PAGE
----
We had seven teen volunteers and five of the teens were suspects.  The other two teens were the wait staff.  Each suspect had to stay in character for the duration of dinner (3o minutes).  After 30 minutes, we played a recording-very similar to the novel.  FYI-we created a perfectly timed playlist on Youtube and the recording was part of the playlist.  We played the playlist through dinner and the wait staff informed our suspects when to sit to get ready for the recording.

During each of the party games, the suspects were being killed off one by one.  If you are familiar with the novel, you know that all the suspects die but one faked their death.

Here’s the Google Doc to the script. Here’s the Google Doc to the minute by minute outline that staff used.   Feel free to use them.  If you decide to change them, please save a copy in your own Google Drive first before you edit. Thanks.

Here’s the recording that’s played after dinner.  Excuse the All The Bright Places book cover.  You can’t add an MP3 to iMovie without an image.

 

Here’s a summary video

 

 

Posted in Makerspace

Coding Robots

Everyone loves robots, right? If you are looking for an introduction to coding robots that also happens to be cheap, try Lego Edison Robots.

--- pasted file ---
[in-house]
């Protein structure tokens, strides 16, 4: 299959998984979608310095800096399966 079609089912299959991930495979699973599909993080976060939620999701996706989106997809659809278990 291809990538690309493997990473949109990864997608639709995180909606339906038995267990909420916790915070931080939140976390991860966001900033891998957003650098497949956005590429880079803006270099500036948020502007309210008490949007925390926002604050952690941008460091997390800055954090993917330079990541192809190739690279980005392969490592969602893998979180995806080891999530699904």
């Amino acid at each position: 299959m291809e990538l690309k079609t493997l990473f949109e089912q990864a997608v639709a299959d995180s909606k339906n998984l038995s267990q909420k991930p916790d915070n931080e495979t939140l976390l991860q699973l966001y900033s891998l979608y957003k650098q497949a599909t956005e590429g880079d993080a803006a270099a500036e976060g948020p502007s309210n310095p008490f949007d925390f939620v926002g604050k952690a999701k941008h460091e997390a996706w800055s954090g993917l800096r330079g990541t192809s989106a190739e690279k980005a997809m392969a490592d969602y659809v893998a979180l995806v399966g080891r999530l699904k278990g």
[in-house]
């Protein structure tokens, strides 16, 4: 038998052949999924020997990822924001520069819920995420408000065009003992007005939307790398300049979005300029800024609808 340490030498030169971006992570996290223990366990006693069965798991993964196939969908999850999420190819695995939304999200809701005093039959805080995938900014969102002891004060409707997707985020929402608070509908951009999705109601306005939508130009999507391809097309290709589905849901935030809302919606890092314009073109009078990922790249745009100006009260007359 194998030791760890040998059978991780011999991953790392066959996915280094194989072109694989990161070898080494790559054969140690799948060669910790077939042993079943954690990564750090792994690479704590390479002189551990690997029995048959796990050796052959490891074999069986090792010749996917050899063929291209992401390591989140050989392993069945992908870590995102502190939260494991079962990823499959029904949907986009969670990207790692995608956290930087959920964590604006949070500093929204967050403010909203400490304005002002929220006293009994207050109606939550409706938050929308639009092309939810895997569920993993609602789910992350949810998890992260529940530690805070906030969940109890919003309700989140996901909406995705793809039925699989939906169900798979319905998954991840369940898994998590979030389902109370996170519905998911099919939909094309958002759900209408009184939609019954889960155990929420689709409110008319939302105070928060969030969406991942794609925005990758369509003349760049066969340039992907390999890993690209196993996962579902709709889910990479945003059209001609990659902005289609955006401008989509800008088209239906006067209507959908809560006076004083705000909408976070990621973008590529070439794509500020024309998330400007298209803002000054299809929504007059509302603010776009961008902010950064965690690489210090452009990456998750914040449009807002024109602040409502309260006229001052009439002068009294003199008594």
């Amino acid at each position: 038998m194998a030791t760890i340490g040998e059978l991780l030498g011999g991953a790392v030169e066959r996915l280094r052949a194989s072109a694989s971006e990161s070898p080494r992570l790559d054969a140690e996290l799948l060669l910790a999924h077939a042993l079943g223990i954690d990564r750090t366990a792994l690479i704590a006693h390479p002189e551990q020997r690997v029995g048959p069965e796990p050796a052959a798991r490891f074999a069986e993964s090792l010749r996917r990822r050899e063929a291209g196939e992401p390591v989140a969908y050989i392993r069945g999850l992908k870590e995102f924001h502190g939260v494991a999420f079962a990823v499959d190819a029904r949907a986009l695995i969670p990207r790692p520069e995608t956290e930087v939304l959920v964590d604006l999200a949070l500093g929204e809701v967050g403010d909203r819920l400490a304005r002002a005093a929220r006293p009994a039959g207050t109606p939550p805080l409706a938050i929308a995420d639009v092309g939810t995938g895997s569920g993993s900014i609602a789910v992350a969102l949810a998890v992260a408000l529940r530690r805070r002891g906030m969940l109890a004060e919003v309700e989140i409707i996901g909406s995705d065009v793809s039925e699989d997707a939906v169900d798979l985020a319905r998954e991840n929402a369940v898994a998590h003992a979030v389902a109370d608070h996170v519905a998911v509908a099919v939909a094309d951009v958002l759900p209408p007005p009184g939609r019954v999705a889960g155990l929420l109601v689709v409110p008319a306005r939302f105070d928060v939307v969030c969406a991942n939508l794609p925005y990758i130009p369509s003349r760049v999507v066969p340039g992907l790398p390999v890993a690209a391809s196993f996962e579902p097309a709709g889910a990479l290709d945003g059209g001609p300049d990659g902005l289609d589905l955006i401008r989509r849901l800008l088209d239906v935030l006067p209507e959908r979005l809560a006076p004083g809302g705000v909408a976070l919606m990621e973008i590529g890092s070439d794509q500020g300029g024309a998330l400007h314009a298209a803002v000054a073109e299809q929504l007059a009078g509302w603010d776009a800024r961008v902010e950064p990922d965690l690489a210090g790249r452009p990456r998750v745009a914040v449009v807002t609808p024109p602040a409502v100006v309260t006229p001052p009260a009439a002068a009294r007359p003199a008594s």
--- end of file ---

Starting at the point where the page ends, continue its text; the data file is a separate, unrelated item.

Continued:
Lego Edison bots cost about $50/ea and you can code them; they respond to sound and light; and you can use Legos to build on top of them.

lego-edisonThe advantage to Lego Edison is that it’s simple to code.  You can code them on a computer or an iPad through the headphone jack. Edison uses a VERY simple drag and drop method but unlike Scratch which some teens find daunting because of all the options, there are only about 20 codes you can use interchangeably.

Edisons are also great for a lesson in problem solving and they fulfill the math portion in STEAM.  You can design your curriculum to incorporate geometry.

Edison comes with lesson plans but I designed the maze seen in the video.  You can easily design a maze large or small.

Posted in Big Programs, Makerspace

Drones

Everyone knows what drones are but I’m sure you have lots of questions before you add them to your programming.

  1. Are they expensive? That depends on what you consider to be expensive.  We used Parrot Minidrones-specifically the Rolling Spider and they are $50 each on Amazon.
  2. Are they safe for teens? Yes. The youngest teen in our program was 10 and she picked it up very quickly.
  3. Can you do more than fly them? Yes.  We used the Tynker app to code our drones.  Teens were given code and they were able to write their own code.  The Rolling Spider can crawl up walls and across the ceiling. It can also takes pictures and videos.
  4. Can you fly them indoors? Yes.  The Rolling Spider is lightweight and if the wind gets it, it will fly away.  We also have a 10 foot ceiling at our library so you may want to test it if you have low ceilings.
  5. Do drones break easily?  No. Our teens crashed their drones all over the place and the worst thing that happened was a bent propeller.  You can purchase replacement parts.  We also kept the wheels on and that served as a buffer.